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Instant balance transfers allow a person to transfer debt, usually credit card debt, from one creditor to another. While many people view instant balance transfers as entirely positive, there are both pros and cons to taking this option. On the pro side, a person who opts for an instant balance transfer may obtain a significantly lower interest rate on the money he owes, enjoy a small credit boost, and have more credit available to him. As far as the cons are concerned, a person who opts for an instant balance transfer may incur balance transfer fees and receive a less-than-optimal interest rate if he misses a payment. Additionally, if he makes purchases using the credit card from which he transferred the balance, he may even end up with more debt to pay.
In many cases, an instant balance transfer benefits an account holder by allowing him to pay down his debt faster and at a lower interest rate. For example, a person may have a difficult time paying off his credit card debt at his current interest rate. To pay it off faster, he may accept an instant balance transfer offer from another creditor. This creditor may offer the account holder very low interest for an extended period of time or even zero-percent interest. With low or no interest to pay, the account holder may be able to pay the principal on his debt faster and eliminate the debt sooner.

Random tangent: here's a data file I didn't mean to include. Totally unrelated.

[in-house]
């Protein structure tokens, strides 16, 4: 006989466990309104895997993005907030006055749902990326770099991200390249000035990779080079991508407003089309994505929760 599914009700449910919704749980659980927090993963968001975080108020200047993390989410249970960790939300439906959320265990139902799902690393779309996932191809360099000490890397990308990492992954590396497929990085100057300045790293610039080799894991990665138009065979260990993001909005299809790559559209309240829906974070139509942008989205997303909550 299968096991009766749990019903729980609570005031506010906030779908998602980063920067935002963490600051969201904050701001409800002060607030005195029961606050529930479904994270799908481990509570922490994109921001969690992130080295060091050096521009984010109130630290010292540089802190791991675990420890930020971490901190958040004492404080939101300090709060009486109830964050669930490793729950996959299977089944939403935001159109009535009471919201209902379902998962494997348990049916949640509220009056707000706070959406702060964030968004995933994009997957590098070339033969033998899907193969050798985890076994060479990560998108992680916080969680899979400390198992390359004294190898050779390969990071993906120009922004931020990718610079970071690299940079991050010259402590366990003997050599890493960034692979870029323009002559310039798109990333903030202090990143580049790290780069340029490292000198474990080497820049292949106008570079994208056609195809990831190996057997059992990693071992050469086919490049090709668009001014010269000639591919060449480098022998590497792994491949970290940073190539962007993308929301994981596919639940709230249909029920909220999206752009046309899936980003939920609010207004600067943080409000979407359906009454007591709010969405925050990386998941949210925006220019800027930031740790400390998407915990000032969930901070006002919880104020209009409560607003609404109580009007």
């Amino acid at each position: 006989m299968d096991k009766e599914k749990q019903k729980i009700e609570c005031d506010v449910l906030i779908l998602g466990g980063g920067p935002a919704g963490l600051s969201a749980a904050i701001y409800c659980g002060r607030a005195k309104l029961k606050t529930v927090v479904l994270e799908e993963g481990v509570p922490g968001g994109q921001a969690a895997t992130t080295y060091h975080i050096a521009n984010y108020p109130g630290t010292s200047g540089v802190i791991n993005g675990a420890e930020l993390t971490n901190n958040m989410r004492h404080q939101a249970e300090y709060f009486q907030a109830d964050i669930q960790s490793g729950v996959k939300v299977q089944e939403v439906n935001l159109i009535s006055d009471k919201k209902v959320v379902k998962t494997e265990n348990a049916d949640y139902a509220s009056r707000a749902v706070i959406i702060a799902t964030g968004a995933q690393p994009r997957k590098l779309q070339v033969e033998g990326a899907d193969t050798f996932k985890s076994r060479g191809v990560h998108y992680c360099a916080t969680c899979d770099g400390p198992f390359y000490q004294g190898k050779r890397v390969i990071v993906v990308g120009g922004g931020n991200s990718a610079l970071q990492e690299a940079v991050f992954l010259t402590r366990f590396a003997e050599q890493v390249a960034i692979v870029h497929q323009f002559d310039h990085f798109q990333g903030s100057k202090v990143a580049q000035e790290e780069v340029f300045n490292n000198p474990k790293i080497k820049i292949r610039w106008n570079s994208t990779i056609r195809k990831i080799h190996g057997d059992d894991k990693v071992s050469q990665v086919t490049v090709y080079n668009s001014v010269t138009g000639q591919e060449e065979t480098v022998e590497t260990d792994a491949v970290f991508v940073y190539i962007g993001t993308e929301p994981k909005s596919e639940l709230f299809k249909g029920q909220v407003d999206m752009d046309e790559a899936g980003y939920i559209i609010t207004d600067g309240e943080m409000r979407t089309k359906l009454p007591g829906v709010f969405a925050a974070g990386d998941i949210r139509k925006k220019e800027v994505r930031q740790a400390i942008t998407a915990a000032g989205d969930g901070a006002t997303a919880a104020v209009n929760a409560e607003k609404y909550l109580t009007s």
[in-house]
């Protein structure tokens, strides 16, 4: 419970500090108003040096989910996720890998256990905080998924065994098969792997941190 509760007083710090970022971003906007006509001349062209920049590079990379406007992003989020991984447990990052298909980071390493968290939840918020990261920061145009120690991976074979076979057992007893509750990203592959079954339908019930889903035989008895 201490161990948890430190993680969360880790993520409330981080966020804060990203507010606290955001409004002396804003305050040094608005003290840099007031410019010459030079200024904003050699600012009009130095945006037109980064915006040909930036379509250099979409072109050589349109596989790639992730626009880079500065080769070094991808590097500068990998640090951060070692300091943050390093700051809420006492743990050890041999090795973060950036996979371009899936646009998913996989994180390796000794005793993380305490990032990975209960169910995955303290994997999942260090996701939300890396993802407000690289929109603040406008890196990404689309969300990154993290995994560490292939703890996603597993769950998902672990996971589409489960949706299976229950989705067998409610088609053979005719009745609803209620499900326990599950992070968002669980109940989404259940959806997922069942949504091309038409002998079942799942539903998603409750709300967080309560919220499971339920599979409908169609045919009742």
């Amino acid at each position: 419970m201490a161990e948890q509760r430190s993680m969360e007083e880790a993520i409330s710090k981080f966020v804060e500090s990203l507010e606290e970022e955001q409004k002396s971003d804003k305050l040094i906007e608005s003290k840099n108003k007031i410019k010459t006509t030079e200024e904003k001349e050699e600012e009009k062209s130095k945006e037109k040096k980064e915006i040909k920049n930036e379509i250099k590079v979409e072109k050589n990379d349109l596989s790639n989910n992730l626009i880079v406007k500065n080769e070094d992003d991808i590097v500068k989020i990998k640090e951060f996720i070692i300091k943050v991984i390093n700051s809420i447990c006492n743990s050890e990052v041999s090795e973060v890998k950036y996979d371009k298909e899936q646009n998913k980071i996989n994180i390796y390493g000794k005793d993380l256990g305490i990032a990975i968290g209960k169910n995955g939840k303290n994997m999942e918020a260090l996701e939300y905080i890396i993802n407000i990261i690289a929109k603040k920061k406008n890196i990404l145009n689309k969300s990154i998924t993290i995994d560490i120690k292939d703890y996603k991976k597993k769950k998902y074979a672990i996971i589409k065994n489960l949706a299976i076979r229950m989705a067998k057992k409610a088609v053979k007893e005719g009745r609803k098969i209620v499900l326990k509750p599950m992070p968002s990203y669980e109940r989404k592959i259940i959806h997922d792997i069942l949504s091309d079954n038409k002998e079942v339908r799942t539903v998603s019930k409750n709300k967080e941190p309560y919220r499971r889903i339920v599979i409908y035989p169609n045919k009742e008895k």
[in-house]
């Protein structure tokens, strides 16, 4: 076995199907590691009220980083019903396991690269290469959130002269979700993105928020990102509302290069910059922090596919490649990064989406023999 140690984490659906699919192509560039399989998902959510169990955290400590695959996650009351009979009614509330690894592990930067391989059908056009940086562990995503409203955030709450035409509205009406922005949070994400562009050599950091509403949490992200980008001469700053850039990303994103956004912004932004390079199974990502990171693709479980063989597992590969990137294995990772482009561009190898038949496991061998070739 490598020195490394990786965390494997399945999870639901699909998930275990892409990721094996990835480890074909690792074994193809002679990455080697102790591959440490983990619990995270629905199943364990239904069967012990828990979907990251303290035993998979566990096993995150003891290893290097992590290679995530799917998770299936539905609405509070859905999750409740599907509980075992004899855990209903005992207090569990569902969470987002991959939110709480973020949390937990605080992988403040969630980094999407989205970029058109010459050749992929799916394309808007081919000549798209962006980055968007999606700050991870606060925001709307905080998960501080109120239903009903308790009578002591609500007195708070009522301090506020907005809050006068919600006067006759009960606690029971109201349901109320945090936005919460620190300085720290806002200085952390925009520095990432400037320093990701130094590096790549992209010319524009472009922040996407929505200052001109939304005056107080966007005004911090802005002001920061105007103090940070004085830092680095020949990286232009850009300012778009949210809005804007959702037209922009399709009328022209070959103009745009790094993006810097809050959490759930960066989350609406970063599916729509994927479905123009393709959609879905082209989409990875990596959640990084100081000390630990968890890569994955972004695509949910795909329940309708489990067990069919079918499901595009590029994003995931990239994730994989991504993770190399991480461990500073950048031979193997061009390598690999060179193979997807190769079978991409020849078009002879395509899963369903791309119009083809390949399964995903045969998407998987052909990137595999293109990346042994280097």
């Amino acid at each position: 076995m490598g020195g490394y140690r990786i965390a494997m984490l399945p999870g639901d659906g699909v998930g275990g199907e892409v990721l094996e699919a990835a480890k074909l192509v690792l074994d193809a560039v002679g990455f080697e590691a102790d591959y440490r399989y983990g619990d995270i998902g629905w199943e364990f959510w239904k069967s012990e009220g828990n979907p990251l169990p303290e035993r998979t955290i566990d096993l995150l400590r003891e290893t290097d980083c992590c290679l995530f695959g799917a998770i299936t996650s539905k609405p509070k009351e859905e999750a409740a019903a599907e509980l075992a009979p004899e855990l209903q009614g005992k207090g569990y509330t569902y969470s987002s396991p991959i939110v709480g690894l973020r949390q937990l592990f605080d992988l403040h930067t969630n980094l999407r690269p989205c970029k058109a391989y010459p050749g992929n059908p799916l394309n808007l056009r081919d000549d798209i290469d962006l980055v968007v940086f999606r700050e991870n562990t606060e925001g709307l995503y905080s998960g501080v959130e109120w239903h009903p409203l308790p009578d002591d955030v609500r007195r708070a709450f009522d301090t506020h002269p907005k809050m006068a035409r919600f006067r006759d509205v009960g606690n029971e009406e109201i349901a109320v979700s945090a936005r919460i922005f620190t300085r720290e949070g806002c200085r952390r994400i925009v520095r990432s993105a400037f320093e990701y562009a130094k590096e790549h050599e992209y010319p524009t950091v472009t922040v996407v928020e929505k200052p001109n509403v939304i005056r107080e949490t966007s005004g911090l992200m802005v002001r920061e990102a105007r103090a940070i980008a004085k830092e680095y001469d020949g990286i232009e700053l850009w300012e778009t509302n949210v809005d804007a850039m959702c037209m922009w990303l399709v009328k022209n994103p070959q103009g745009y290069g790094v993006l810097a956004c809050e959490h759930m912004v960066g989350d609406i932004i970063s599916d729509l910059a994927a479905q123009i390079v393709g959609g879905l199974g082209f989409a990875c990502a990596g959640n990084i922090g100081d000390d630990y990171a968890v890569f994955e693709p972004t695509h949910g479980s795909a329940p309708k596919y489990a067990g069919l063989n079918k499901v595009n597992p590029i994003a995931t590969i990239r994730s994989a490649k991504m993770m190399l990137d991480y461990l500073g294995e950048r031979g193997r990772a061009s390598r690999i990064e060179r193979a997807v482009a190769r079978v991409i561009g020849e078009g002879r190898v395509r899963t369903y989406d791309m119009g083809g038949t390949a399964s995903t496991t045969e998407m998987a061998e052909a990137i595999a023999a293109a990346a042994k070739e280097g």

An individual who accepts an instant balance transfer may also benefit from the additional credit he may gain from the transfer. In some cases, the new credit card company will give him credit above the amount he transferred. Additionally, the individual may keep his original account open and have that credit available to him as well. Some people might use the credit on the original card to take care of expenses or even to go on vacation. Making new charges on the original credit card may only benefit the account holder if he can pay them off before he incurs interest on it, however.
Usually, the cons of an instant balance transfer involve the cost of transfers and the potential for losing the introductory interest rate. For example, some credit card companies charge hefty transfer fees. If the account holder misses a payment, he may also lose the introductory rate and have to pay less-than-optimal interest on the transferred debt. Additionally, if he racks up more charges on his original card, he may find it even more difficult to pay down his debt.
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